They are also a good chance to extend their ‘perfect’ start to the season 2 given they play Essendon and Carlton in the next two weeks, who occupy the last and 3rd last spots on my rankings ladder, respectively. Given the strong possibility of a team being on 9 wins and 0 losses, I thought I’d explore where this season fits historically to the ‘best starts to a season’ conversation.

Firstly, I’ve plotted below the distribution of games before we have a team that ‘loses’ its perfect record. In other words, how many rounds did it take until we had no more undefeated teams left in the season. As we can see, for most seasons, this falls within the range of around 4-6 wins.


In fact, across 119 seasons of VFL/AFL, only 26 teams have started the season with a better record than North Melbourne’s current streak of 7. They are shown below.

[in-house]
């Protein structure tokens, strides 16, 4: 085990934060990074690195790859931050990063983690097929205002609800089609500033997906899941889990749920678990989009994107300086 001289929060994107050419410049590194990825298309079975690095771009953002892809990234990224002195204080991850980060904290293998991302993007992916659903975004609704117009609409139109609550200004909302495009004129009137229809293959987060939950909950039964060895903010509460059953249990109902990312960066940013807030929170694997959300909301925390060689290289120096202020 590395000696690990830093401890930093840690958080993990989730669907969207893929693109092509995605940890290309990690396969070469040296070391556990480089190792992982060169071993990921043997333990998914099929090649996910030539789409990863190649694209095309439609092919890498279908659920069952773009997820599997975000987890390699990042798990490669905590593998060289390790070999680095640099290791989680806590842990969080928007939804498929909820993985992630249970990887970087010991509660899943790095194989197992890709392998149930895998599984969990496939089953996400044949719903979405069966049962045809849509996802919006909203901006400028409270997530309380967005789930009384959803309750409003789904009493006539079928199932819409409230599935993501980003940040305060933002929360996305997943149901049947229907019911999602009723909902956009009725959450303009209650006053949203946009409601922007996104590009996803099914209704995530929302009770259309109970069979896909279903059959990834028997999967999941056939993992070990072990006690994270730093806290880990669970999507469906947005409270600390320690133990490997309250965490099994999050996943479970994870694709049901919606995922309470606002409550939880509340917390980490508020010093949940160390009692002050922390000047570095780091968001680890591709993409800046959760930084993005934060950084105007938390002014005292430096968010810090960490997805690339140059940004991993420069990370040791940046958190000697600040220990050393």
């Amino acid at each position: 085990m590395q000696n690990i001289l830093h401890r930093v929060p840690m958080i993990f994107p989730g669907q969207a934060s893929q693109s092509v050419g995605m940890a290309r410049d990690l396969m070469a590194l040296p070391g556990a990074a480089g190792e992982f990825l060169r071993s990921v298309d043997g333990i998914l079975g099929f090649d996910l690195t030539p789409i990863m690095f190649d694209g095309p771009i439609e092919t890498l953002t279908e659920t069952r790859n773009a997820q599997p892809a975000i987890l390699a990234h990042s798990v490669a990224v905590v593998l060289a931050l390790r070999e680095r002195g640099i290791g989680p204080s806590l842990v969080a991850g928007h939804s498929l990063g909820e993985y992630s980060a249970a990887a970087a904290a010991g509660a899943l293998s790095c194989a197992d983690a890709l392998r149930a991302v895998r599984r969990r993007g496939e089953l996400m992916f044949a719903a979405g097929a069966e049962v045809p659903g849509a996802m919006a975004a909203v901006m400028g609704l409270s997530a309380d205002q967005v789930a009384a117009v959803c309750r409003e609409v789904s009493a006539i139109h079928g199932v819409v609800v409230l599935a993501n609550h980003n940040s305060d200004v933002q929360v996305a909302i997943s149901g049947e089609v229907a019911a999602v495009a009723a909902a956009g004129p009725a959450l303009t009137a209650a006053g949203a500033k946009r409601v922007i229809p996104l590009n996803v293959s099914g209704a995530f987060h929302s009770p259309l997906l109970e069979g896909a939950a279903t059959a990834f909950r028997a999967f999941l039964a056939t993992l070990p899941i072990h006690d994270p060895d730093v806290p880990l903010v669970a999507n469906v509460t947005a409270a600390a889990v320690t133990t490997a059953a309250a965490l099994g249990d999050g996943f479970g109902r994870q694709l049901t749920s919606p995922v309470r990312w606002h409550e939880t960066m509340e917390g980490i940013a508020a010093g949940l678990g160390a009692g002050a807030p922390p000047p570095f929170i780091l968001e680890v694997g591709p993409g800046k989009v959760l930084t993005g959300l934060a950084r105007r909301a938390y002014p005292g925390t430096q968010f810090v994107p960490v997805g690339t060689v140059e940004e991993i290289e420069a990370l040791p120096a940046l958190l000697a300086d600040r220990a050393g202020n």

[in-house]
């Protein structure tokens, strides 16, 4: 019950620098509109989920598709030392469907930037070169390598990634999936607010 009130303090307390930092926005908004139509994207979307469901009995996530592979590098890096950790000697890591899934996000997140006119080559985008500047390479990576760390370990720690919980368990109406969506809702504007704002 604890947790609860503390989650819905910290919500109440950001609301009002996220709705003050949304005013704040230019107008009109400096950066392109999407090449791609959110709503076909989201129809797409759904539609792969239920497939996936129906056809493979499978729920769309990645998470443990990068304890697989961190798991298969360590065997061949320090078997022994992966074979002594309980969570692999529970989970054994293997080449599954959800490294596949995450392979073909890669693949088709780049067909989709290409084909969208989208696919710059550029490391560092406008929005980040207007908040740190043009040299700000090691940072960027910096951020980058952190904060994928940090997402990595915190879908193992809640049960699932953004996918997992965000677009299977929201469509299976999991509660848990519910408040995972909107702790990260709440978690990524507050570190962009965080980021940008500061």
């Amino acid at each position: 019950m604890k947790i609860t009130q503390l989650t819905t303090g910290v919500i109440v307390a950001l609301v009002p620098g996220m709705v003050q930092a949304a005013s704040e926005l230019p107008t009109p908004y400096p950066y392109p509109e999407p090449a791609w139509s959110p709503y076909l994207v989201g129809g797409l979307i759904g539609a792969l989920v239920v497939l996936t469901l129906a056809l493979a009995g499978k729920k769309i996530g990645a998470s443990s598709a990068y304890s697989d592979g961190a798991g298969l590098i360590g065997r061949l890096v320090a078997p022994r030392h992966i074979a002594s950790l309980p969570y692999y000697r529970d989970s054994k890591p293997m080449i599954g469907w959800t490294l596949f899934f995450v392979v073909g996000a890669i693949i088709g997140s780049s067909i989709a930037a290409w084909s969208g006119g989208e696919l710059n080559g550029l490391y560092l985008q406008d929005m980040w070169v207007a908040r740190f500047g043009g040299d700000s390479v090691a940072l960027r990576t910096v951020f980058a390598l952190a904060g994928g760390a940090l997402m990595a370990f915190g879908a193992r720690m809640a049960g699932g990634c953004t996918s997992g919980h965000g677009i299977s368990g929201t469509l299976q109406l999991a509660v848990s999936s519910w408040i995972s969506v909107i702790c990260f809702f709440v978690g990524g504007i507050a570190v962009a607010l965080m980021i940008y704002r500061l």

Clearly, there are three standouts –

  • Essendon’s 2000 campaign, where their only loss came against the 6th placed Bulldogs
  • St Kilda’s 2009 season, eventually losing to 8th place Essendon and,
  • Collingwood’s 1929 season, still the only “perfect” season in VLF/AFL history, albeit from an 18 game season.


Given North Melbournes two lowly upcoming opponents, they should certainly be confident of continuing this run. This week we give them a 73% chance of winning. The biggest stumbling block is obviously Sydney in round 10 (currently rank 3rd on my rankings). You can see the rest of season simulations here.

If they can get over Sydney (and Essendon/Carlton) to get to 10 wins without losing, that will be the equal 8th best start to the season in VFL/AFL history. No-one will be complaining about “unsexy” football then!